It doesn’t matter. i really don’t care. like i said, if you’re not happy then switch providers or move or something. fuckin shit ain’t free in life. why should i have to pay the same price as you when you download shit constantly and i’m maybe MAYBE on the computer actively for 2 hours

Well, lets address all of that. In Rochester, there is no real competition to Time Warner for broadband service. Frontier doesn’t have the infrastructure, and other services are just reselling Time Warner infrastructure.

And yes, shit ain’t free! I agree, and I totally understand. However, a strange thing happens when companies become the only really shop in town… they charge more then they need to. Numbers that I have read vary, from 3 cents to 5 cents, but that is the approximate cost for Time Warner to have a gigabyte of data pass over their network. The means, at the high end of those numbers, it costs Time Warner two dollars for 40GB of data. Then, they are going to charge me a dollar for every gigabyte I go over? Does that seem fair to you? Ok Ok… Support costs? Fine. You know what though? The average person who will constantly go over, doesn’t use support… unless Time Warner screws up their network.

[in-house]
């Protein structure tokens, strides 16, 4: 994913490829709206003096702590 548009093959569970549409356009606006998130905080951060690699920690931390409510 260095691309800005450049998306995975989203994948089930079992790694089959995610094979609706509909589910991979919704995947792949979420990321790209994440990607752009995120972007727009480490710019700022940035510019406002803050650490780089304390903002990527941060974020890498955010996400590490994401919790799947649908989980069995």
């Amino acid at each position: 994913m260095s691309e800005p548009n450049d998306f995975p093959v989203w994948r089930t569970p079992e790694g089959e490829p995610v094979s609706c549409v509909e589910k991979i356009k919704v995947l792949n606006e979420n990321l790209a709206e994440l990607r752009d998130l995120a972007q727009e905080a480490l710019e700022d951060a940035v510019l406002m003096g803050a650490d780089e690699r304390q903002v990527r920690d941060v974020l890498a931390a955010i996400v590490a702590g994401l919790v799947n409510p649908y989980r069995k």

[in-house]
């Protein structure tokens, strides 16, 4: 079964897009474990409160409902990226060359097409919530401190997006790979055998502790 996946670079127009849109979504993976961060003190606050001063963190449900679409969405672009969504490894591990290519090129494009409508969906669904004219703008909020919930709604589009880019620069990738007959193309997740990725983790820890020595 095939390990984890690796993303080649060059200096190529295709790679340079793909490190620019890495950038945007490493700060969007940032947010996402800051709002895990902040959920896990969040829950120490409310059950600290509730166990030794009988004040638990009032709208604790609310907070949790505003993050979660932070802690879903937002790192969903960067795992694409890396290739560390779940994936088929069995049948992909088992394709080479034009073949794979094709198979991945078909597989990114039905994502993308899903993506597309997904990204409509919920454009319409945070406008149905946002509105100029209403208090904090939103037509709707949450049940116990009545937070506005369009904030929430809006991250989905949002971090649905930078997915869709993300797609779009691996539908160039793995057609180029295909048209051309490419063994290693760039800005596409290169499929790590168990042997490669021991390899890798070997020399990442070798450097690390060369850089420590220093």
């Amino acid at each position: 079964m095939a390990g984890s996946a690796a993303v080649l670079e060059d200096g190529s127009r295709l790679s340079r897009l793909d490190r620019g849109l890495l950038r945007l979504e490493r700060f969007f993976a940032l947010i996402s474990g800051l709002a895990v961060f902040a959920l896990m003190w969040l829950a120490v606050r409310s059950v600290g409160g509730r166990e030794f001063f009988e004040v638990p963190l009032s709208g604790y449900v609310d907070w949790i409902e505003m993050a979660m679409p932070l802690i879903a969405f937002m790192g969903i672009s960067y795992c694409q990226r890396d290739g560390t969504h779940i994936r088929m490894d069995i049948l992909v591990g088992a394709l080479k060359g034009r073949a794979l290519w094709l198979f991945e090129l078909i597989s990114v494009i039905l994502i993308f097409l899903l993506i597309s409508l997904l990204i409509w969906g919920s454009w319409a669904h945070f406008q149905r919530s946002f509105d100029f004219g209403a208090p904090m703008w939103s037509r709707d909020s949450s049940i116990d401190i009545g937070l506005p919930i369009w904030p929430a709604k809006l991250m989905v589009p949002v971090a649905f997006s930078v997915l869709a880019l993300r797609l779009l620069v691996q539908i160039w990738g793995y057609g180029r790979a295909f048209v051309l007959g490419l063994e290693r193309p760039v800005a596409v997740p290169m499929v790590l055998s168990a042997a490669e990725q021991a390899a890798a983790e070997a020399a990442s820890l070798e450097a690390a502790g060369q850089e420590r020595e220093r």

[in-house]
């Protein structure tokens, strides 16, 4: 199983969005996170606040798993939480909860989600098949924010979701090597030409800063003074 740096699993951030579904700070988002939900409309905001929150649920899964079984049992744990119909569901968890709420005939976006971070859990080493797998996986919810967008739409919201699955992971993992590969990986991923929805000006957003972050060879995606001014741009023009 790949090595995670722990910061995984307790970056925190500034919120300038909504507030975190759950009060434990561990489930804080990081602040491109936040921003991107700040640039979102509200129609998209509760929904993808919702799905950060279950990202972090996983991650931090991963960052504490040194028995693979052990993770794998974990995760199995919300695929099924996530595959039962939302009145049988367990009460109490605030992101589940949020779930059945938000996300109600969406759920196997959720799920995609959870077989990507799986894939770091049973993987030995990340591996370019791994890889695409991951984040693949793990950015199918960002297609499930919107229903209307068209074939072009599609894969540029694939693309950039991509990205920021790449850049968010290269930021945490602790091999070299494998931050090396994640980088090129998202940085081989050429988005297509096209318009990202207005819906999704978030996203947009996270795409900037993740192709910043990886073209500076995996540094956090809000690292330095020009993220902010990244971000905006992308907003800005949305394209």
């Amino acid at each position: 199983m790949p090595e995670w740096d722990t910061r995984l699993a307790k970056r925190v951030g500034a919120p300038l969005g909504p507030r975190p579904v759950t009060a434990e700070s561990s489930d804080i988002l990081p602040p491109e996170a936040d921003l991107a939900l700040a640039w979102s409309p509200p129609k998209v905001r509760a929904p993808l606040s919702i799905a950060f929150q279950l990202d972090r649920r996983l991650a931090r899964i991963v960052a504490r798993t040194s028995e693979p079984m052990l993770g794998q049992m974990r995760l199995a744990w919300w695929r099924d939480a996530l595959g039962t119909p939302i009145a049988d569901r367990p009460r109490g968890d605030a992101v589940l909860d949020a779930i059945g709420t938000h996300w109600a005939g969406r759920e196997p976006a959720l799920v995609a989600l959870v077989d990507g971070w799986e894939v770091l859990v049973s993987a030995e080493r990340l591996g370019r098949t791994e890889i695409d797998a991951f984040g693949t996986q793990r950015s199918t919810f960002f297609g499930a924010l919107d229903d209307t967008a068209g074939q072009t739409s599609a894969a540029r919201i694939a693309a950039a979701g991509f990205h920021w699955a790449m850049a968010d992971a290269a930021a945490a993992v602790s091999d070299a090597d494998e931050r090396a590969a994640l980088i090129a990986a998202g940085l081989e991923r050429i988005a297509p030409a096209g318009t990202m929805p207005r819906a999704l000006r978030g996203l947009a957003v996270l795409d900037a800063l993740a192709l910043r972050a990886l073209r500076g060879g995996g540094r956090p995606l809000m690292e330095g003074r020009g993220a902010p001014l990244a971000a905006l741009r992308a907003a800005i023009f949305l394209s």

Should someone that barely uses the internet have to pay the same as me? No. I agree again. You know what? Offer people the choice. Usage based consumption, or all inclusive. Usage based should be cheaper, and it should be FAIR. You wanna set up low limits? Fine. But charge reasonable overages. Still worried about the “all inclusive” plan being abused by people who transfer truely massive amounts of data? Fine. Limit them. Write it in their contracts that consistantly going over 1TB of data transfer will cause their service to be discontinued - but let it be a truely masive amount, and only if it’s really a problem should it be addressed.  There are better ways.

Really, the crux of the matter is this… You may not use all that bandwidth yet. You may even think one dollar of overages aren’t that bad. What needs to be realized though, is that our world is becoming a truely connected world. Data transfer is what is making much of this possible. Limiting access to this data will stifle our economy more, and will cause a decline in the utilization of the internet for all of its purposes… and believe it or not, thats a BAD thing.

Just remember, even reading this brings you a little bit closer to your cap. Don’t worry though, to be considerate I decided not to include any images that might needless cost you more.
Time Warner Cable announced the other day that they are going to be placing low usage based caps on usage in select markets, ambulance this web one of which being Rochester, health ask NY.

Hey, audiologist the twitterverse is already pissed. I’m pissed. But lets think about this for a moment.